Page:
A new article in today’s WaPo highlights those who are complicit in the theft of documents from the National Archives by Sandy Berger. The National Archives was complicit by allowing Berger to break the rules:
Nancy Kegan Smith, who directs the Archives’ presidential documents staff and let Berger view the documents in her office in violation of secrecy rules. Smith said "she would never know what if any original documents were missing," Brachfeld reported in an internal memo.
She also let a week go by without informing other authorities about the theft:
Brachfeld (ed. Inspector General of the National Archives) has similarly expressed frustration that Smith and others who suspected Berger of wrongdoing chose not to inform him of their suspicions until more than a week after Berger’s last visit to the Archives. "If I had been notified, I would have put cameras in the room. I would have caught him leaving with documents on him. . . . We could have had FBI agents around the facility. . . . He would have been arrested," Brachfeld said.
Brachfeld warned people that Berger may have in fact taken more then the 5 copies he admitted to, he may have taken originals which were never copied:
Brachfeld said he was worried that during four visits in 2002 and 2003, Berger had the opportunity to remove more than the five documents he admitted taking. Brachfeld wanted the Justice Department to notify officials of the 9/11 Commission that Berger’s actions — in combination with a bungled Archives response — might have obstructed the commission’s review of Clinton’s terrorism policies.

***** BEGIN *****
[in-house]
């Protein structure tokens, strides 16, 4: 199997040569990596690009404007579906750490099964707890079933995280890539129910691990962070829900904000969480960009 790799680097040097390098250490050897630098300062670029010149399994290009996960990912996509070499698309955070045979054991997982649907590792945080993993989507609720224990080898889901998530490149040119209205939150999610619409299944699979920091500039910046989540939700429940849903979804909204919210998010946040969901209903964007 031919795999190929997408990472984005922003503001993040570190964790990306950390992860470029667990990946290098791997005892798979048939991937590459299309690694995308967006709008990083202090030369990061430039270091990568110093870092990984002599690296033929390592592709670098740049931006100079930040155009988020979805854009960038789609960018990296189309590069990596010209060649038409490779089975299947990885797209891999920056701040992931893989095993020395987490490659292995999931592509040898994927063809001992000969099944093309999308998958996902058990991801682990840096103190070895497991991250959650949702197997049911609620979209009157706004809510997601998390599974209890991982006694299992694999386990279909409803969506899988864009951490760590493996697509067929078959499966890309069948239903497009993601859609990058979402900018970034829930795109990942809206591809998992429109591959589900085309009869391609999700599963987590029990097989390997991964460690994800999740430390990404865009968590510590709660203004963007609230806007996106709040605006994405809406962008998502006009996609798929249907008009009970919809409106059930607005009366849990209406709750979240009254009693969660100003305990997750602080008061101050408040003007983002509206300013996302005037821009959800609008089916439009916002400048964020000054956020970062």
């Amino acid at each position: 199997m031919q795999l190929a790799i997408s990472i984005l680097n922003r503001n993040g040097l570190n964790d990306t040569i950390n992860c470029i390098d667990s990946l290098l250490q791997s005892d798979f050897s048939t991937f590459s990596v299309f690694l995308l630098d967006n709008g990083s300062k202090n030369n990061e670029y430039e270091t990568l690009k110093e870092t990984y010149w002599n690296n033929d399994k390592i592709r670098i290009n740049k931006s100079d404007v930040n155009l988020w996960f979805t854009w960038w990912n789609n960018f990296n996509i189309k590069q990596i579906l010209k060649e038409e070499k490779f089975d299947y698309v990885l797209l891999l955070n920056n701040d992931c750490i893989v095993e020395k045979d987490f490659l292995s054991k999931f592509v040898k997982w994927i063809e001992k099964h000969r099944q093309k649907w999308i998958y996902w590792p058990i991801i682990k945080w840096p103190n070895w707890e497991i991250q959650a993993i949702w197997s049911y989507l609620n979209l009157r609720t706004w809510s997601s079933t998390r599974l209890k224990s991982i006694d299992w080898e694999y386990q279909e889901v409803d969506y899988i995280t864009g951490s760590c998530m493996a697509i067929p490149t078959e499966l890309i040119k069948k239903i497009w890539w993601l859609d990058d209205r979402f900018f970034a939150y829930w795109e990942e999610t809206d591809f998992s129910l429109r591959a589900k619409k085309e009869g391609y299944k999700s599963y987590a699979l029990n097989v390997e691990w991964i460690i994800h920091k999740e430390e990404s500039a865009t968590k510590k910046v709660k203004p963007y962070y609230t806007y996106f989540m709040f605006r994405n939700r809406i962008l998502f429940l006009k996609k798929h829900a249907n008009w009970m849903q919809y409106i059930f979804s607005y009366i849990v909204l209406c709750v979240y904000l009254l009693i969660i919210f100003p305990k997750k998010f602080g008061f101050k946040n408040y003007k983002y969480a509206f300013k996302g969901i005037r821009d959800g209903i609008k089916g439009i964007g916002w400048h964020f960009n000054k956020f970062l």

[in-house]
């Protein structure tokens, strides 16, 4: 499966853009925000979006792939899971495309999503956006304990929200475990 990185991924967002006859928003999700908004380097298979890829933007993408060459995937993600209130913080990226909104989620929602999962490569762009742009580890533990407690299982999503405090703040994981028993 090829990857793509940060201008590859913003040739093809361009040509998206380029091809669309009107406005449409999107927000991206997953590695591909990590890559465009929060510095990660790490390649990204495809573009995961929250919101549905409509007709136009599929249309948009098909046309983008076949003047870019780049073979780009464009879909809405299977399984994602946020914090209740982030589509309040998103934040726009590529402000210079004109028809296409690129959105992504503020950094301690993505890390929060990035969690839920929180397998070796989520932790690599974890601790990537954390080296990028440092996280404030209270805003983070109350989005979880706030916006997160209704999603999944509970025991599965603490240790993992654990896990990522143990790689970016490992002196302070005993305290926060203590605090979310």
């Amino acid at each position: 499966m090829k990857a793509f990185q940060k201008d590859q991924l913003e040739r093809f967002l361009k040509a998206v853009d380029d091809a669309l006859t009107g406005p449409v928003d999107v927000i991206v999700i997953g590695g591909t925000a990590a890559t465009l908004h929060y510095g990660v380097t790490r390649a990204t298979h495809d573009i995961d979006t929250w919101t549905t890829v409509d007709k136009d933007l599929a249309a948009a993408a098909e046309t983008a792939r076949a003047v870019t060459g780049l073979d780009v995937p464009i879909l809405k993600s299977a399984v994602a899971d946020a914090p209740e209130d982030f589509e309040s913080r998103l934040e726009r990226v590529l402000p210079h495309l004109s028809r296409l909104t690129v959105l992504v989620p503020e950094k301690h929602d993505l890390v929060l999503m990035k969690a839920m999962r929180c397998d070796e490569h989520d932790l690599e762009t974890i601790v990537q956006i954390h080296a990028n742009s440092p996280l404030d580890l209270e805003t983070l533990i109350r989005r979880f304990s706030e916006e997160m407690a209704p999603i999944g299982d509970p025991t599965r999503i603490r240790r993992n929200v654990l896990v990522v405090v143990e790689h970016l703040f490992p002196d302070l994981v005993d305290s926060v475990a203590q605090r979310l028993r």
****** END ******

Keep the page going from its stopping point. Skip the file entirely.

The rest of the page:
The Justice Department spurned the advice, and some of Brachfeld’s colleagues at the Archives greeted his warnings with accusations of disloyalty. But more than three years later, as Brachfeld and House lawmakers have pushed new details about Berger’s actions onto the public record — such as Berger’s use of a construction site near the Archives to temporarily hide some of the classified documents — Brachfeld’s contentions have attracted fresh support.
The above paragraph highlights the Justice Departments complicity in this whole affair. Ignoring warnings given that originals were taken and destroyed. Brushing everything under the carpet.
What was in those documents? Nobody knows, and we probably will never know. But looking at the case from the outside we can all surmise that the documents may well have affected the outcome of the 9/11 Commission’s conclusions.
And then we have the dismissal of this story by our MSM. Sure, the WaPo writes an article so we should all be happy right? But they relegate it to the backpages, A13 to be exact, while Libby is front and center. A perjury trial or the theft of original classified documents from our archives that relate to 9/11….which one is more important?
Well, according to Berger’s attorney, it’s all trivial:
"It never ceases to amaze me how the most trivial things can be politicized. It is the height of unfairness . . . for this poor guy, who clearly made a mistake," Breuer said.